One of the many questions around immigration and Brexit is how the UK will treat incoming EU migrants once we leave the EU. The Migration Advisory Committee has now put forward its recommendations to the Government, largely basing its advice on the points-system that’s currently in place.
The Committee’s report makes several key recommendations:
While the recommendations are clearly laid out, many have criticised the report. Somewhat controversially, the committee found that the impact of high-skilled migration is more beneficial than lower skills – and that seems to be where their main focus lies.
One big factor is that the report ignores the importance of a route that allows employers to access low-skilled workers from Europe, as they’ll need to register as sponsors before doing so – meaning onerous reporting duties and minimum skill and salary levels. This will have a negative impact on industries like leisure and hospitality, where EEA workers perform essential (albeit not highly skilled) roles. The recommendations have also raised questions about the Home Office’s resources, and how it’ll cope with the introduction of EEA migrants into Tier 2.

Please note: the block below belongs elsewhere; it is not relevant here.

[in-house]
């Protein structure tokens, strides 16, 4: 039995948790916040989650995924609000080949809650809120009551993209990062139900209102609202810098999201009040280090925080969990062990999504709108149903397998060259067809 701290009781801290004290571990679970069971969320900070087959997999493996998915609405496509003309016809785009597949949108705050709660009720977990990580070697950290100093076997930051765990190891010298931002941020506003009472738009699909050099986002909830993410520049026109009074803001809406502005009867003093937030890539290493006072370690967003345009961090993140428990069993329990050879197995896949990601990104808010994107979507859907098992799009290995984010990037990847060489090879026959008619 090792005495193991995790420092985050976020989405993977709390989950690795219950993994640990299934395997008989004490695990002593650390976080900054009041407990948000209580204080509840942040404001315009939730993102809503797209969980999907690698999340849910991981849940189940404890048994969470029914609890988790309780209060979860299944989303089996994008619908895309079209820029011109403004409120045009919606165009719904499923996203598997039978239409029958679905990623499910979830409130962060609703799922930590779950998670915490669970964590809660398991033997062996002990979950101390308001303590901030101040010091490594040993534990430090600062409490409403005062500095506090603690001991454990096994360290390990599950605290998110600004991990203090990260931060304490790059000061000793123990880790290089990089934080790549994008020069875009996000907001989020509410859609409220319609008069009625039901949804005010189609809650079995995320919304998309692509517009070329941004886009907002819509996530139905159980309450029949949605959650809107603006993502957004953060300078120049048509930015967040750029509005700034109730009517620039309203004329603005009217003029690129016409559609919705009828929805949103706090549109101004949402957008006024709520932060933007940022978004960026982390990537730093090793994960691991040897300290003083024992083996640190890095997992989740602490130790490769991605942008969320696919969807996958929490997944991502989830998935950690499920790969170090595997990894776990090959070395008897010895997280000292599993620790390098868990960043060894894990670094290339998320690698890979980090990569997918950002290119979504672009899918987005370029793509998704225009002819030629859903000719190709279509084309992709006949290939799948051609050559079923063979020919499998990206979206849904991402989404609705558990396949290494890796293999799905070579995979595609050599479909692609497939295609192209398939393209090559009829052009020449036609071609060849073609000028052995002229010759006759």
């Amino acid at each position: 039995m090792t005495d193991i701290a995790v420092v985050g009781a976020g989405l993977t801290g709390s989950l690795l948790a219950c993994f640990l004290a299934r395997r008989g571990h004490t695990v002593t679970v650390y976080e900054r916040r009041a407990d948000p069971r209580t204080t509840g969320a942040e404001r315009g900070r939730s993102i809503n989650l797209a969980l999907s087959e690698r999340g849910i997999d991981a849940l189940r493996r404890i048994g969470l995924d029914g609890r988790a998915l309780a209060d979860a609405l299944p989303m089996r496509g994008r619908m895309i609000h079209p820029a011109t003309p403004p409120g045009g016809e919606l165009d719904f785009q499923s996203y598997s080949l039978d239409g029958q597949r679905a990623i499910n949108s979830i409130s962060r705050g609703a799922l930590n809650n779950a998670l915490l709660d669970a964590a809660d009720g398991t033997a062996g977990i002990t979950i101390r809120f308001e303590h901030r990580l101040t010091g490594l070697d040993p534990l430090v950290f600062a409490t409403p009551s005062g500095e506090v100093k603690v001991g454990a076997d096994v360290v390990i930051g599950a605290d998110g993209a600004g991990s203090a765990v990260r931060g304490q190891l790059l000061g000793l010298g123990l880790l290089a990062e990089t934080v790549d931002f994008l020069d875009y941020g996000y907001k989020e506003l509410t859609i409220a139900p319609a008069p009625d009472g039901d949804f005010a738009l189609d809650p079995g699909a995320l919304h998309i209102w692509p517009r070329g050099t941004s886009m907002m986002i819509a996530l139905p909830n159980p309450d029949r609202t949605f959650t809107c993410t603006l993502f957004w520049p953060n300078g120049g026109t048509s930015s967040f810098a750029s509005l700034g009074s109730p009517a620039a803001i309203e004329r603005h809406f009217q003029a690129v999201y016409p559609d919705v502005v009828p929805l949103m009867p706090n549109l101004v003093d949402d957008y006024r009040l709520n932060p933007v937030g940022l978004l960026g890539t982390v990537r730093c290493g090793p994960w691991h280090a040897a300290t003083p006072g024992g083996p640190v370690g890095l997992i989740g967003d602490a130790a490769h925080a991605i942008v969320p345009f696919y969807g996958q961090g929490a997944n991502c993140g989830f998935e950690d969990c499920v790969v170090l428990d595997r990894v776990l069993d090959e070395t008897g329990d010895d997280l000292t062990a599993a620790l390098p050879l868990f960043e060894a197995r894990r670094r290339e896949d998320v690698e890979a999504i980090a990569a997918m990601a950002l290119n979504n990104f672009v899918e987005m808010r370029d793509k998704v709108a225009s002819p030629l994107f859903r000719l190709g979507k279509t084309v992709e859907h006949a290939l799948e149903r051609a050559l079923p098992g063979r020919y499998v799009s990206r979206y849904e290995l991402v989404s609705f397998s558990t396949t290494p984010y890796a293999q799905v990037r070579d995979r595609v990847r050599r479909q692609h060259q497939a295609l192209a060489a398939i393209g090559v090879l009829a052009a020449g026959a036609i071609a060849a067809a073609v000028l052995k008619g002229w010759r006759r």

Seemingly in line with the Committee’s recommendations, the Government has now announced its proposal to treat EEA migrants the same as non-EEA migrants post-Brexit. But, this is not set in stone and lacks finer detail – the extent to which the current system is extended to EEA migrations may be a point conceded by Theresa May in ongoing Brexit negotiations.
Although the Government usually takes the Committee’s immigration policy recommendations on board, it doesn’t have to. Its response to this report will depend on the ongoing Brexit negotiations, and it’s likely that it’ll publish a White Paper setting out its intentions shortly.